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Parkinson's HelpLine

 


Parkinson's Clinical Research:Changing the Way Business is Done

By Robin Elliott


In 2004, the Parkinson’s Disease Foundation (PDF) launched Advancing Parkinson’s Therapies (APT), an initiative designed to help accelerate the development of new therapies for people who live with Parkinson’s disease (PD).

As we reported exactly five years ago in this newsletter, a primary obstacle to therapy development — and one on which we thought we could have the greatest impact — was the low participation in clinical trials among people with PD.

So, when we recently interviewed various colleagues who are involved in the therapy development process to hear their perspectives (as reported later in this article), we were not surprised to hear each one of them identify clinical trial recruitment as an ongoing barrier to therapy development.  But we were interested to hear them identify additional roadblocks of an institutional nature, and speak of collaboration and inclusion of people with PD as potential solutions.

This is because over time our own thinking has also evolved.  We have come to realize that while low recruitment is an important barrier to address to find new therapies, it is also symptomatic of more complex issues that require our attention.

So, what is our solution?  At PDF, we believe that we can no longer afford to see people with Parkinson’s disease as simply vehicles through which to test new medicines.

Rather, we should see people with PD as primary partners in the processes of therapy development, trial design and implementation and peer education.  Our panel’s responses tell us that we are coming closer to this ideal, and this news comes at an auspicious time.  PDF’s third Clinical Research Learning Institute in October graduated 40 people with Parkinson’s newly-educated in the theory and practice of clinical studies.  This brings to more than 100 the number of members of what we will now be calling the Parkinson’s Advocates in Research (PAIR) program of PDF.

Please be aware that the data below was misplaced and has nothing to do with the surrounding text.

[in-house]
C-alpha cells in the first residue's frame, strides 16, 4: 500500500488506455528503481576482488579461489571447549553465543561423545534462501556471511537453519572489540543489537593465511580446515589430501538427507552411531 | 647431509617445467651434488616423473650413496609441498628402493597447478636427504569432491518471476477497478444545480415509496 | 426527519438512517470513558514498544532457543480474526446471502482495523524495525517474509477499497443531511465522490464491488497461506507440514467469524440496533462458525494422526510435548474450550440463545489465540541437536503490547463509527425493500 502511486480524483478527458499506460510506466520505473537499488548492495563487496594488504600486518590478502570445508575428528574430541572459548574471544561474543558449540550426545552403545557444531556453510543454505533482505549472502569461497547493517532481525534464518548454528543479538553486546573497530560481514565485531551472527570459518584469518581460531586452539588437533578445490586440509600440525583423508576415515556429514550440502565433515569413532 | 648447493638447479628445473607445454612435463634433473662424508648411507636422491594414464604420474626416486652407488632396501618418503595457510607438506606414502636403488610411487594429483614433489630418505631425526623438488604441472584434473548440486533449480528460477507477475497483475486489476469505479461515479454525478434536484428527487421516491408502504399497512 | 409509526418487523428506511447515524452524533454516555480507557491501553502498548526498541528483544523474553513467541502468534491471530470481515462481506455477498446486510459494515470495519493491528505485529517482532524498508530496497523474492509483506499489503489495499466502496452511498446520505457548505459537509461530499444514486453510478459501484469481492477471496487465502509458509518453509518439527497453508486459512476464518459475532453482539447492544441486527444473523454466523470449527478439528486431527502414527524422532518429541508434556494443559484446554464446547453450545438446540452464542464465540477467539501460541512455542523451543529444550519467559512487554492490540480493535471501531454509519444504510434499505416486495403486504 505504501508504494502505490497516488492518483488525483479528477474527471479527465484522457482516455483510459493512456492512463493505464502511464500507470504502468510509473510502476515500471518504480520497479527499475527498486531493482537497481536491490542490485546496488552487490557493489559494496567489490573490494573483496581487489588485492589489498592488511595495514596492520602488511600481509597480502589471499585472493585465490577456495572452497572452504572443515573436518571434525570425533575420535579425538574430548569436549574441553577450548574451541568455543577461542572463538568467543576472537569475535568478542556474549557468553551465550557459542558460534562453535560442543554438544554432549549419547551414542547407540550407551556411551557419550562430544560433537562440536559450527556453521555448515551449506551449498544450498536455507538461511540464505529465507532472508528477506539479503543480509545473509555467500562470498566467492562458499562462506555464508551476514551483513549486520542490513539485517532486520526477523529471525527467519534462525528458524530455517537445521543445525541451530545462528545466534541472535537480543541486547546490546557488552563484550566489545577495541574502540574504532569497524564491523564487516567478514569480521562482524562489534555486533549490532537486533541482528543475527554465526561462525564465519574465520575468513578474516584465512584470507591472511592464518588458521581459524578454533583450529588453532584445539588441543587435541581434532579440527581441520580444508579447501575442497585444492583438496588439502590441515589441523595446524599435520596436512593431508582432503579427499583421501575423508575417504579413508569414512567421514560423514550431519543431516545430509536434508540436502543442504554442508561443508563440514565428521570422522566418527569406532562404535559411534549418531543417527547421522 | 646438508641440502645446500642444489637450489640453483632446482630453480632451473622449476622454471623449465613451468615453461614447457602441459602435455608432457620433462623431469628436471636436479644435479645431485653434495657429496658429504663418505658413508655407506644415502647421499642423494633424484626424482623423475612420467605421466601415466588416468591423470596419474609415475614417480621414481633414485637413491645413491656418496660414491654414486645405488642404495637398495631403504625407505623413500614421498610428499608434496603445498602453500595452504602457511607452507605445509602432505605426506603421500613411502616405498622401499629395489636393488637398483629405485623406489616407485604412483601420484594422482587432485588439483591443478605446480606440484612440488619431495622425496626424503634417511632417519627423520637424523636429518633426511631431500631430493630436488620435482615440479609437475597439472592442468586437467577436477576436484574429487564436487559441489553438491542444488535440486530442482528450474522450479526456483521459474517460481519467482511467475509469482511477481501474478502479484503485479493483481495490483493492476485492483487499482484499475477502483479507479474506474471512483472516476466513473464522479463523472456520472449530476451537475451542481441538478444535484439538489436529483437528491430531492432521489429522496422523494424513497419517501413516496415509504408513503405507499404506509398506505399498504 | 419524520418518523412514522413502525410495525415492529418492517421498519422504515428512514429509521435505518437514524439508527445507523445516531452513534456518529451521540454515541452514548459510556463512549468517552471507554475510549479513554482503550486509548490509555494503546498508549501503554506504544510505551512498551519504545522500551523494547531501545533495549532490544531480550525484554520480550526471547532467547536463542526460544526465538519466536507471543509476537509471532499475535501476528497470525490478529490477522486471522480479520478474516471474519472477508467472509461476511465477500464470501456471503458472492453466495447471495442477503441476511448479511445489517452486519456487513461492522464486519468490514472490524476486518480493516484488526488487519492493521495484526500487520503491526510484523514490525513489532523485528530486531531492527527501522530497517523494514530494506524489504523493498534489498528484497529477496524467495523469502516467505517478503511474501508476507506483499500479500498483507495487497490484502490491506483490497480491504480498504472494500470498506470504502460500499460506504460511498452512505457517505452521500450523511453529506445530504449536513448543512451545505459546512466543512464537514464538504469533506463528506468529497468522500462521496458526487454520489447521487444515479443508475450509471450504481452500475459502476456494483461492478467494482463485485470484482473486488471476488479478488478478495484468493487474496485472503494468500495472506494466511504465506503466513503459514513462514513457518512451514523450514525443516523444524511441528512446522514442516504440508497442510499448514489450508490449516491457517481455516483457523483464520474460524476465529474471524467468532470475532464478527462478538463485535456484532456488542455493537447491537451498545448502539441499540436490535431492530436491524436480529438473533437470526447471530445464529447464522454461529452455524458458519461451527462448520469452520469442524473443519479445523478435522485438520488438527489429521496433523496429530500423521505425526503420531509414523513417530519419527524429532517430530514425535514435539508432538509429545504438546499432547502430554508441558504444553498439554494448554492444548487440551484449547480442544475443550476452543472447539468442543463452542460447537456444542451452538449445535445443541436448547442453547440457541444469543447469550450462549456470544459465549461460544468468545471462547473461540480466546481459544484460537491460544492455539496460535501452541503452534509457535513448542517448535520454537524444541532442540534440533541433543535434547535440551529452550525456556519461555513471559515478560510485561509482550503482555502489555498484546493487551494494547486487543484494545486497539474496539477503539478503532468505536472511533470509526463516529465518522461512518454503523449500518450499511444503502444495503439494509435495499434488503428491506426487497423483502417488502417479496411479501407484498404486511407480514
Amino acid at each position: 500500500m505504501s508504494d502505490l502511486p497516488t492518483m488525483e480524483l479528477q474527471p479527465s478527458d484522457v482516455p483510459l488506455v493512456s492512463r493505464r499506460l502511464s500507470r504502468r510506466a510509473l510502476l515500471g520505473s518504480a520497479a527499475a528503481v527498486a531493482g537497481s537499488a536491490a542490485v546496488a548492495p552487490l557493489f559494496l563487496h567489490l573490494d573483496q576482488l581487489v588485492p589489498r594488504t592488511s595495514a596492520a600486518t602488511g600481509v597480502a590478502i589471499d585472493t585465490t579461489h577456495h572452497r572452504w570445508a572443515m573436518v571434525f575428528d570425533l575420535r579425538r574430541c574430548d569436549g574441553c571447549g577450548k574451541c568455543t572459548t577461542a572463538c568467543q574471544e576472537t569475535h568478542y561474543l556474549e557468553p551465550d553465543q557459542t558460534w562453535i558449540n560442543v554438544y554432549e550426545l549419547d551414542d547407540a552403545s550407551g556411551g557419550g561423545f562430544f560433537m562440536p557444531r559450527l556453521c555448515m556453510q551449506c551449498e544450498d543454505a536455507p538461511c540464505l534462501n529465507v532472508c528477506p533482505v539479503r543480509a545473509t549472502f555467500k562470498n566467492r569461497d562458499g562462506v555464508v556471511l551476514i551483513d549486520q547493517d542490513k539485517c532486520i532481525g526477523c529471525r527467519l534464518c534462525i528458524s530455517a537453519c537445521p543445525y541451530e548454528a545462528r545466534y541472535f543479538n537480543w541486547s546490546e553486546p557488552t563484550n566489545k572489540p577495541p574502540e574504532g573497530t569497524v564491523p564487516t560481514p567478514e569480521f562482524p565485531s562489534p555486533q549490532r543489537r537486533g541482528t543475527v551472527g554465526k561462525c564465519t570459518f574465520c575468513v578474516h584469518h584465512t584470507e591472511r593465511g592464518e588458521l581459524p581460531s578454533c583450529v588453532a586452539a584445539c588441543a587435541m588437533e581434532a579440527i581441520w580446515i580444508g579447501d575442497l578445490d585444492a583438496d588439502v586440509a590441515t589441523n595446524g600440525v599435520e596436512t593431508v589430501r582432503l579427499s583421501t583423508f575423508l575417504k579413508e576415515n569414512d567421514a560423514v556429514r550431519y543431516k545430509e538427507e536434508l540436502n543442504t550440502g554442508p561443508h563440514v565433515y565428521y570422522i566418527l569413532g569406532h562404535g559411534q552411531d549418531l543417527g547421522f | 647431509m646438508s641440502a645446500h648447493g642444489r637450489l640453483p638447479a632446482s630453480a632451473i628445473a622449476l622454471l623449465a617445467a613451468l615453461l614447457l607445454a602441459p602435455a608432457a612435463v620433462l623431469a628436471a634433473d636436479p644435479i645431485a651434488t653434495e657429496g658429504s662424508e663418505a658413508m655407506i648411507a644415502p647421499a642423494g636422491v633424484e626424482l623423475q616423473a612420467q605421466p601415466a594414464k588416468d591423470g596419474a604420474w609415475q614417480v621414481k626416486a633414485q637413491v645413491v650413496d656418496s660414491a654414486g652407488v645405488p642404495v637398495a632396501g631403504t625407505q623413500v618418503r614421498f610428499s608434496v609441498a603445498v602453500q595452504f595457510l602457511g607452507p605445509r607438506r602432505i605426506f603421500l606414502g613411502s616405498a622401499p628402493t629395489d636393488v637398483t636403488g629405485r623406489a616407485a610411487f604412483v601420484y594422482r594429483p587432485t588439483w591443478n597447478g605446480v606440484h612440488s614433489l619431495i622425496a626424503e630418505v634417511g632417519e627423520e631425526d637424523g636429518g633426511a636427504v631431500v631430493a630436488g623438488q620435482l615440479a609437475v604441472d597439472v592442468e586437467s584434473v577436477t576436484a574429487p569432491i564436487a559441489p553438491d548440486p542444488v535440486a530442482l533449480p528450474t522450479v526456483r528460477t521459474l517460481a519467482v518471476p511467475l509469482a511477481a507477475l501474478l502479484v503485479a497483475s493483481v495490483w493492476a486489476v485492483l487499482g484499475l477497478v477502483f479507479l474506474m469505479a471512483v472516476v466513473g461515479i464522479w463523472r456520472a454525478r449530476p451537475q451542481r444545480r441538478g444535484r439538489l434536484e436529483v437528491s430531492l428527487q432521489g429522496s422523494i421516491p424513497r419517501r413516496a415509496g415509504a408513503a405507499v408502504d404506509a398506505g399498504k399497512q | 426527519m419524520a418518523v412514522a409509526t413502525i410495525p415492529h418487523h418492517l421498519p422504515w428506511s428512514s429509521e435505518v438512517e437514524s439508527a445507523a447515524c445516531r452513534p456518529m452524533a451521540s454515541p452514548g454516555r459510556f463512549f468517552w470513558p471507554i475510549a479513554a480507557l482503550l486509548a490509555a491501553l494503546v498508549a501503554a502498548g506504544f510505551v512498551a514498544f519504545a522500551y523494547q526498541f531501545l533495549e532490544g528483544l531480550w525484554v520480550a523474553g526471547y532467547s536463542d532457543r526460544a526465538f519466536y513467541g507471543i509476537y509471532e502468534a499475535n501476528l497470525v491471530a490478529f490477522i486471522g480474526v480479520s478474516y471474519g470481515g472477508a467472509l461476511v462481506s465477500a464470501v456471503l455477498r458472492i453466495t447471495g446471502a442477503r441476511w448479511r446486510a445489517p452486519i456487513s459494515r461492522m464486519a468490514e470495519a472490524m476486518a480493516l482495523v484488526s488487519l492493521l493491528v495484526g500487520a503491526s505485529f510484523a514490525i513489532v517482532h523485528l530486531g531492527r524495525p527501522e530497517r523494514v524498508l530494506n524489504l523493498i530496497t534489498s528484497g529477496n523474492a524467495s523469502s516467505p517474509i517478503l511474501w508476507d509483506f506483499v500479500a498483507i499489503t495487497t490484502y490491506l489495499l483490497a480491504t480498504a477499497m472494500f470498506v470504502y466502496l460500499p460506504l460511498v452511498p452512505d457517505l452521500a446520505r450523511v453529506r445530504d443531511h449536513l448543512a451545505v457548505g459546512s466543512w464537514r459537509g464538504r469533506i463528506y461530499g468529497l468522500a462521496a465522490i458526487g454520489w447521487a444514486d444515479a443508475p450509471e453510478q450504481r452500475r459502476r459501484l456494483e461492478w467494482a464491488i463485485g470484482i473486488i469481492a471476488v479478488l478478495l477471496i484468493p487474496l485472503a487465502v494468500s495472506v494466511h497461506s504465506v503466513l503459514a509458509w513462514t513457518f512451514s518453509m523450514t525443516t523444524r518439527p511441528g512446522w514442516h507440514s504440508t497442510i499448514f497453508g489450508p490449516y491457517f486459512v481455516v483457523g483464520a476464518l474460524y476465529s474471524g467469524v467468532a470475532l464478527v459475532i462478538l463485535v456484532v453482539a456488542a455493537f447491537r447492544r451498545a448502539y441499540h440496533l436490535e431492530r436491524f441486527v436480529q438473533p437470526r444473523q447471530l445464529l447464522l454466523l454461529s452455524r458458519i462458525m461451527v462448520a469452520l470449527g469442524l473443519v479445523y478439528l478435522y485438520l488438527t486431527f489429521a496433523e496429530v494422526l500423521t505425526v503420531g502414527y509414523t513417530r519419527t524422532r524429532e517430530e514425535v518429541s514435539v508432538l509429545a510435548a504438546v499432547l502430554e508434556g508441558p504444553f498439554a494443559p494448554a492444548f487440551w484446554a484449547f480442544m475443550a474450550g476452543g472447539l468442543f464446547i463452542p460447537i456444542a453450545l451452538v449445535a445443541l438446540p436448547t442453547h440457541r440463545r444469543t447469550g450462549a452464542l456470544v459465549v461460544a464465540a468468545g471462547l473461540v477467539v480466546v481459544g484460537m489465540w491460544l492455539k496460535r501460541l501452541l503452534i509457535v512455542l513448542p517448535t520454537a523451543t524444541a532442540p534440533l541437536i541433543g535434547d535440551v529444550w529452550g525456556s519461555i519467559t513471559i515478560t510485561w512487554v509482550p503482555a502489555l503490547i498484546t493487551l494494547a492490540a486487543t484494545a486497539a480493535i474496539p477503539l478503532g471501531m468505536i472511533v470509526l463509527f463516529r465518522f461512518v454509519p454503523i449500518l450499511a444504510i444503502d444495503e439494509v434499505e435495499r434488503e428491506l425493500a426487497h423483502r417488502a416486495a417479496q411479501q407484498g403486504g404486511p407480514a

As these trained advocates partner with government, scientists and industry, we hope to increase knowledge, trust and transparency among the PD community.  Look for more details in the Spring 2011 newsletter.  And join with us in changing the way business is done — a new way that ensures a place for people with Parkinson’s, from all walks of life, at the center of the clinical research process. 

Mr. Elliott is PDF’s Executive Director.

Our Panel


Danna JenningsInvestigator
Danna Jennings, M.D.
Clinical Research Director at the Institute for Neurodegenerative Disorders (Connecticut)

Investigators play a key role in identifying the questions that need to be addressed, designing the research protocols, monitoring the safety of participants and reporting on the results of a trial.

 

Petra KaufmannGovernment
Petra Kaufmann, M.D., M.Sc.
Director, Office of Clinical Research, National Institute of Neurological Disorders and Stroke (NINDS) (Maryland)

NINDS funds clinical research to test experimental therapies for PD, and gathers stakeholders to talk about issues that are important to the community and that can help increase trial efficiency.

 

Paul ZimmetPerson with PD
Paul Zimmet, D.D.S.
PDF Research Advocate (Class of ’09)
Retired dentist (Virginia)

People with PD play an important role as participants in research studies and can serve as advocates to improve the development of therapies for PD.

 

Kim MoranIndustry
Kimberly A. Moran, Ph.D.
Associate Medical Director — CNS
UCB, Inc. (Georgia)

Our goal is to develop safe and effective medications that directly address unmet needs in PD, for example, the non-motor symptoms such as anxiety, depression and gastrointestinal symptoms.